Purpose

The purpose of this study is to test the hypothesis that isosorbide mononitrate prevents deterioration of renal function in patients receiving anti-angiogenic therapies that target vascular endothelial growth factor (VEGF).

Conditions

Eligibility

Eligible Ages
Between 18 Years and 65 Years
Eligible Genders
All
Accepts Healthy Volunteers
No

Inclusion Criteria

  • Patients on or enrolled for anti-VEGF therapy
  • new-onset proteinuria, defined as a urine protein: creatinine ratio (UPC) of >500mg/g or hypertension (Systolic BP ≥ 140 mm Hg and/or diastolic BP ≥ 90 mm Hg) or a decrease in eGFR by ≥ 25% from baseline before starting therapy.

Exclusion Criteria

  • Pregnant women
  • Breast-feeding women.

Study Design

Phase
Phase 2
Study Type
Interventional
Allocation
Randomized
Intervention Model
Parallel Assignment
Primary Purpose
Treatment
Masking
Triple (Participant, Care Provider, Investigator)
Masking Description
Double blinded

Arm Groups

ArmDescriptionAssigned Intervention
Experimental
Isosorbide Mononitrate
  • Drug: Isosorbide Mononitrate
    The starting dose will be Isosorbide Mononitrate 60 mg ER daily and after 4 weeks, if tolerated but response is not achieved, the dose will be escalated to Isosorbide Mononitrate 120 mg ER daily (2 tabs of 60 mg ER tablets).
Placebo Comparator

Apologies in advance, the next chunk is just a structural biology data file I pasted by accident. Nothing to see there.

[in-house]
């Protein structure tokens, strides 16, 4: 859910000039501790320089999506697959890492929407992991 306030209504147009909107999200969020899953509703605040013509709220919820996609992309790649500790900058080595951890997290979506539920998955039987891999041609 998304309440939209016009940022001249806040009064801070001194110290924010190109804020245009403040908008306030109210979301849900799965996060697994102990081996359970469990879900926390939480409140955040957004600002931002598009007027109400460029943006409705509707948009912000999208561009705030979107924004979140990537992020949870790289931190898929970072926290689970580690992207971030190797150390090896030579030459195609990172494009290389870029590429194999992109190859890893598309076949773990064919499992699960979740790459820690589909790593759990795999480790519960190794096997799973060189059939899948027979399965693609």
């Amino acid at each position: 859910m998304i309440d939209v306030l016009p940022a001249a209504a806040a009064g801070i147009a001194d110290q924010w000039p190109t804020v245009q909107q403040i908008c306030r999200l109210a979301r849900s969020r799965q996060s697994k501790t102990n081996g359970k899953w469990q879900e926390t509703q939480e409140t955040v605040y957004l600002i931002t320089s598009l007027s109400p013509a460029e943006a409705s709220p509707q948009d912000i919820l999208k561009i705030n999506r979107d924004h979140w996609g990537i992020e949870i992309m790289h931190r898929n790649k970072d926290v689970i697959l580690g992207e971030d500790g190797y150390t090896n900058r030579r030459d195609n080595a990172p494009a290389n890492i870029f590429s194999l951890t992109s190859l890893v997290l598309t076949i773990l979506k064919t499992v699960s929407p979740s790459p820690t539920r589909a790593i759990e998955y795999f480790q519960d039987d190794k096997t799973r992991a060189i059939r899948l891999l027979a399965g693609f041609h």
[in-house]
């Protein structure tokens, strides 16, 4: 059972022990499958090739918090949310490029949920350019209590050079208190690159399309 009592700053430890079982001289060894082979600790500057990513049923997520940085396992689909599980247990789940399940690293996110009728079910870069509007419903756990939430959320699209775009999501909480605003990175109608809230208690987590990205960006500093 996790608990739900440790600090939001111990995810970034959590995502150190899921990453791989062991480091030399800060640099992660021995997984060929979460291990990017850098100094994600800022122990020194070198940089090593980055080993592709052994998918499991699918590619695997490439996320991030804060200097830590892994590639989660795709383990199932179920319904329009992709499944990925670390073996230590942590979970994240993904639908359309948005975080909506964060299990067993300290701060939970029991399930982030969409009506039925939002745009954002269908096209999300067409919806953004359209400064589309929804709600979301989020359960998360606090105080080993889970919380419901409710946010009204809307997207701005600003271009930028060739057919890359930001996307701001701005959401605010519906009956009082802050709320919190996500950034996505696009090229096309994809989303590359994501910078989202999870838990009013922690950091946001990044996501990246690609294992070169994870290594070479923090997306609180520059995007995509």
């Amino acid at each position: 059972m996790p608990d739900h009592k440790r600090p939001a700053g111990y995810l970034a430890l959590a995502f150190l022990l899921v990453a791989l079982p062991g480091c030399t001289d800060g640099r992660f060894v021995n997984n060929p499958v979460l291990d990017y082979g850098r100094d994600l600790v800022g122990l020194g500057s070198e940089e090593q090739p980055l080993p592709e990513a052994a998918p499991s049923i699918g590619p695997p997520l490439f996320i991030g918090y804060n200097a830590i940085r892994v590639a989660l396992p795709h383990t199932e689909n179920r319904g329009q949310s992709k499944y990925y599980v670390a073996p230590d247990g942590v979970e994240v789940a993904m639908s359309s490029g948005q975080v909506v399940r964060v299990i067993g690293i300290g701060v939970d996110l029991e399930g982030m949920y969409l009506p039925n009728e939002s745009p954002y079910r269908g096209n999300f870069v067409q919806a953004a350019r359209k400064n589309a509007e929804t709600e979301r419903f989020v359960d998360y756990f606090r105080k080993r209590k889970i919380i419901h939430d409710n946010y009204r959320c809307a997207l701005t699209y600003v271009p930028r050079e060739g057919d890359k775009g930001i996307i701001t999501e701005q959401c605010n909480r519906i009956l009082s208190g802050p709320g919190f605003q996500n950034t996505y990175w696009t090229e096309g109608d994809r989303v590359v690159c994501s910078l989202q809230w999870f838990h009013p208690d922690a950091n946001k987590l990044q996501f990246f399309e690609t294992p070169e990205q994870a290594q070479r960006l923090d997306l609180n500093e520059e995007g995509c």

Placebo
  • Drug: Placebo oral tablet
    Placebo will be given daily and will be doubled after 4 weeks of start of therapy.

Recruiting Locations

The University Of Texas Health Science Center at Houston
Houston, Texas 77030
Contact:
Jaya Kala, MD
713-500-6868
jaya.kala@uth.tmc.edu

More Details

Status
Recruiting
Sponsor
The University of Texas Health Science Center, Houston

Study Contact

Jaya Kala, MD
7135006868
jaya.kala@uth.tmc.edu

Notice

Study information shown on this site is derived from ClinicalTrials.gov (a public registry operated by the National Institutes of Health). The listing of studies provided is not certain to be all studies for which you might be eligible. Furthermore, study eligibility requirements can be difficult to understand and may change over time, so it is wise to speak with your medical care provider and individual research study teams when making decisions related to participation.